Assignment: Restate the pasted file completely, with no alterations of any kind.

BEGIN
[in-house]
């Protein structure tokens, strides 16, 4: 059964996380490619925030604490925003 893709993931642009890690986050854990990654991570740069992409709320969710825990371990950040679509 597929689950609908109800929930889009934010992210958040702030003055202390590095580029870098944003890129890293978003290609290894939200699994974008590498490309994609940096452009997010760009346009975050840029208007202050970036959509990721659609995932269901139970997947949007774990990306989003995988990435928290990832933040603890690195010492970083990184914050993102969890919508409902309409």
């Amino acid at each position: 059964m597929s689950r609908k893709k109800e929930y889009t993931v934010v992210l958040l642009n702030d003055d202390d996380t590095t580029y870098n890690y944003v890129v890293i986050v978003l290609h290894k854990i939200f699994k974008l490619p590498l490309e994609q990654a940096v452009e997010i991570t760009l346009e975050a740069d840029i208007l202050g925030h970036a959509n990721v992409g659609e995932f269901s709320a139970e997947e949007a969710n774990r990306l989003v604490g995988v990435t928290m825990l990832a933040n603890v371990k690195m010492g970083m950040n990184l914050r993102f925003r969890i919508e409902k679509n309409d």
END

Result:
[in-house]
């Protein structure tokens, strides 16, 4: 059964996380490619925030604490925003 893709993931642009890690986050854990990654991570740069992409709320969710825990371990950040679509 597929689950609908109800929930889009934010992210958040702030003055202390590095580029870098944003890129890293978003290609290894939200699994974008590498490309994609940096452009997010760009346009975050840029208007202050970036959509990721659609995932269901139970997947949007774990990306989003995988990435928290990832933040603890690195010492970083990184914050993102969890919508409902309409």
């Amino acid at each position: 059964m597929s689950r609908k893709k109800e929930y889009t993931v934010v992210l958040l642009n702030d003055d202390d996380t590095t580029y870098n890690y944003v890129v890293i986050v978003l290609h290894k854990i939200f699994k974008l490619p590498l490309e994609q990654a940096v452009e997010i991570t760009l346009e975050a740069d840029i208007l202050g925030h970036a959509n990721v992409g659609e995932f269901s709320a139970e997947e949007a969710n774990r990306l989003v604490g995988v990435t928290m825990l990832a933040n603890v371990k690195m010492g970083m950040n990184l914050r993102f925003r969890i919508e409902k679509n309409d």